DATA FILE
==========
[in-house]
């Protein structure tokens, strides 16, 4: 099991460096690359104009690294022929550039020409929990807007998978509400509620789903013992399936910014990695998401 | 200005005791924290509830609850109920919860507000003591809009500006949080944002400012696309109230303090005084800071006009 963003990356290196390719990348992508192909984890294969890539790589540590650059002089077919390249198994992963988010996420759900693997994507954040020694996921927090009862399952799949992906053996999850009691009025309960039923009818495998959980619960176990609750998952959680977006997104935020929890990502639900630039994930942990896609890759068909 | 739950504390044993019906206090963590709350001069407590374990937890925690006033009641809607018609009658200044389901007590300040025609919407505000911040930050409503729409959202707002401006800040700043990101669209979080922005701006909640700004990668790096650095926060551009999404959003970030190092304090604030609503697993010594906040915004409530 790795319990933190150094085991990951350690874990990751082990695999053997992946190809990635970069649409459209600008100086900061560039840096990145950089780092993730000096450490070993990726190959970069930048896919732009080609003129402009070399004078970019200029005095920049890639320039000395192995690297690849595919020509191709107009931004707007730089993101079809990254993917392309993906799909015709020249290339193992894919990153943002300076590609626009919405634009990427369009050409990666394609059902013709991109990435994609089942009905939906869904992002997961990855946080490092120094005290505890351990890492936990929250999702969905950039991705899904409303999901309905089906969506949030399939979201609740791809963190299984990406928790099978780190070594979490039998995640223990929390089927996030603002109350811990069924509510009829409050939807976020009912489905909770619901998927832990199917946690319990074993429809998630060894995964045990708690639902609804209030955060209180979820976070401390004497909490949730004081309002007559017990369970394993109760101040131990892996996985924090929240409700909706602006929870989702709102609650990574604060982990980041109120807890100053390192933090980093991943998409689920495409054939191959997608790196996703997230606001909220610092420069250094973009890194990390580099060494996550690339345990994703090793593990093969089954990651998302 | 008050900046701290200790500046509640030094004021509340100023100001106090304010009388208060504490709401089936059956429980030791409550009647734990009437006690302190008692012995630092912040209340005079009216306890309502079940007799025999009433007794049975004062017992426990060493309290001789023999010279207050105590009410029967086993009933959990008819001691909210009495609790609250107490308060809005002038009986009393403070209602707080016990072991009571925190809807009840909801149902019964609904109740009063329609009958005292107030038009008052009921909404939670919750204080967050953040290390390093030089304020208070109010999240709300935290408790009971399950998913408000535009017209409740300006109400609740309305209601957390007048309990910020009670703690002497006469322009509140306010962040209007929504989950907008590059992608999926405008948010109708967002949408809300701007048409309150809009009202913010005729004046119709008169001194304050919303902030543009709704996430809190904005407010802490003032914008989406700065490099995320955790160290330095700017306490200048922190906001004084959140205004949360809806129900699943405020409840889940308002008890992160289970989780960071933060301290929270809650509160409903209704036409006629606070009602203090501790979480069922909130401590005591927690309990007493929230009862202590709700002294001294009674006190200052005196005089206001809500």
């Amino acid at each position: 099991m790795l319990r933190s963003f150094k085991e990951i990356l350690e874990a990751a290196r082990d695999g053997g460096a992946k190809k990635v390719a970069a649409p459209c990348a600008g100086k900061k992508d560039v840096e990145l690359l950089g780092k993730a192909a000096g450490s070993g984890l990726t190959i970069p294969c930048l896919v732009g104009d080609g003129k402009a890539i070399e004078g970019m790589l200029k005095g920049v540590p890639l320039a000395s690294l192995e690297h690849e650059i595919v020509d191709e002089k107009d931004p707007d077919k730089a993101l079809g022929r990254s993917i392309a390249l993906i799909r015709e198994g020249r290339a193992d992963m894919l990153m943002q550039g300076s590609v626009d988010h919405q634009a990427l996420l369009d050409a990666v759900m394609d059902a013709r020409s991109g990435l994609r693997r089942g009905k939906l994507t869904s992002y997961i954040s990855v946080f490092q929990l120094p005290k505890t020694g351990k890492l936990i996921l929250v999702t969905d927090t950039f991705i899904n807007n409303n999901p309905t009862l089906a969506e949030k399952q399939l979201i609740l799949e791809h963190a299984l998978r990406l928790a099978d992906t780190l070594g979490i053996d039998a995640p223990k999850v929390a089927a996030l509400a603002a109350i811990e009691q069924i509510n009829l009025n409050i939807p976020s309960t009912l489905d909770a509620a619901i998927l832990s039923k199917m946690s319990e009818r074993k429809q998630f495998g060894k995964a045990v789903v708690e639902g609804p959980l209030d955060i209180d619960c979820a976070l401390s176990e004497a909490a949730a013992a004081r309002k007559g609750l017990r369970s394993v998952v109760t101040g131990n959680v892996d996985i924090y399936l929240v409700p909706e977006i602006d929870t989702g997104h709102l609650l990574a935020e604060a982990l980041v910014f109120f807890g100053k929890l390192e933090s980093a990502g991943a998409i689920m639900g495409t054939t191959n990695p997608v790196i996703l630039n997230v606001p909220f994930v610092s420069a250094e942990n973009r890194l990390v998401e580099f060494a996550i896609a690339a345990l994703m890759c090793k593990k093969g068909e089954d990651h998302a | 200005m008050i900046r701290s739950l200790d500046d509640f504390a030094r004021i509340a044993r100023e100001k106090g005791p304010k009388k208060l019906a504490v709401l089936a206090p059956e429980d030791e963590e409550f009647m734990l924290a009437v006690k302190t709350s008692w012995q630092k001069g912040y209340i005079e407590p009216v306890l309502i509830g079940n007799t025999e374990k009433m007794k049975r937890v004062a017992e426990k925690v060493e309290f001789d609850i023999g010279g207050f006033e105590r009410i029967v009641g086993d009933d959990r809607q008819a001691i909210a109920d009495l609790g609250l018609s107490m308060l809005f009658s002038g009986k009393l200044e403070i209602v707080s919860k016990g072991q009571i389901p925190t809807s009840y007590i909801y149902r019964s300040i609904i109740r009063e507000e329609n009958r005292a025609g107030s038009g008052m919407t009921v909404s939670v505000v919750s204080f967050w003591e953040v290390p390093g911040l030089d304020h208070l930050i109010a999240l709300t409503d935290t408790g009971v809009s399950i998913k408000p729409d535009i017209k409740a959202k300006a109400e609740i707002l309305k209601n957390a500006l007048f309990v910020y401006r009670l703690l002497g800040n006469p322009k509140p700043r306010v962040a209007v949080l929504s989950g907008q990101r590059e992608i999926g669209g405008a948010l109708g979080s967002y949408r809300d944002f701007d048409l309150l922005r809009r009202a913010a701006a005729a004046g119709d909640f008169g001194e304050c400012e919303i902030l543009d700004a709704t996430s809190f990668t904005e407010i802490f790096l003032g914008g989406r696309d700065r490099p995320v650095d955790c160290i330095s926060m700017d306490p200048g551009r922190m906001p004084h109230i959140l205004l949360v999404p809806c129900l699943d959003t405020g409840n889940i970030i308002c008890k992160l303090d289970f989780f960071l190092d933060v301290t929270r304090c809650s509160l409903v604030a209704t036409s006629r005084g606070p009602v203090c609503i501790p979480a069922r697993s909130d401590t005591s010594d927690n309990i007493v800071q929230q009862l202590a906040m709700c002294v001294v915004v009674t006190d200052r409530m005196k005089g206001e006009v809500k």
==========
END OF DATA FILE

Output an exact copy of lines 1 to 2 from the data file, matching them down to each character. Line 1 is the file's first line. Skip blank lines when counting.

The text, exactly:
[in-house]
């Protein structure tokens, strides 16, 4: 099991460096690359104009690294022929550039020409929990807007998978509400509620789903013992399936910014990695998401 | 200005005791924290509830609850109920919860507000003591809009500006949080944002400012696309109230303090005084800071006009 963003990356290196390719990348992508192909984890294969890539790589540590650059002089077919390249198994992963988010996420759900693997994507954040020694996921927090009862399952799949992906053996999850009691009025309960039923009818495998959980619960176990609750998952959680977006997104935020929890990502639900630039994930942990896609890759068909 | 739950504390044993019906206090963590709350001069407590374990937890925690006033009641809607018609009658200044389901007590300040025609919407505000911040930050409503729409959202707002401006800040700043990101669209979080922005701006909640700004990668790096650095926060551009999404959003970030190092304090604030609503697993010594906040915004409530 790795319990933190150094085991990951350690874990990751082990695999053997992946190809990635970069649409459209600008100086900061560039840096990145950089780092993730000096450490070993990726190959970069930048896919732009080609003129402009070399004078970019200029005095920049890639320039000395192995690297690849595919020509191709107009931004707007730089993101079809990254993917392309993906799909015709020249290339193992894919990153943002300076590609626009919405634009990427369009050409990666394609059902013709991109990435994609089942009905939906869904992002997961990855946080490092120094005290505890351990890492936990929250999702969905950039991705899904409303999901309905089906969506949030399939979201609740791809963190299984990406928790099978780190070594979490039998995640223990929390089927996030603002109350811990069924509510009829409050939807976020009912489905909770619901998927832990199917946690319990074993429809998630060894995964045990708690639902609804209030955060209180979820976070401390004497909490949730004081309002007559017990369970394993109760101040131990892996996985924090929240409700909706602006929870989702709102609650990574604060982990980041109120807890100053390192933090980093991943998409689920495409054939191959997608790196996703997230606001909220610092420069250094973009890194990390580099060494996550690339345990994703090793593990093969089954990651998302 | 008050900046701290200790500046509640030094004021509340100023100001106090304010009388208060504490709401089936059956429980030791409550009647734990009437006690302190008692012995630092912040209340005079009216306890309502079940007799025999009433007794049975004062017992426990060493309290001789023999010279207050105590009410029967086993009933959990008819001691909210009495609790609250107490308060809005002038009986009393403070209602707080016990072991009571925190809807009840909801149902019964609904109740009063329609009958005292107030038009008052009921909404939670919750204080967050953040290390390093030089304020208070109010999240709300935290408790009971399950998913408000535009017209409740300006109400609740309305209601957390007048309990910020009670703690002497006469322009509140306010962040209007929504989950907008590059992608999926405008948010109708967002949408809300701007048409309150809009009202913010005729004046119709008169001194304050919303902030543009709704996430809190904005407010802490003032914008989406700065490099995320955790160290330095700017306490200048922190906001004084959140205004949360809806129900699943405020409840889940308002008890992160289970989780960071933060301290929270809650509160409903209704036409006629606070009602203090501790979480069922909130401590005591927690309990007493929230009862202590709700002294001294009674006190200052005196005089206001809500």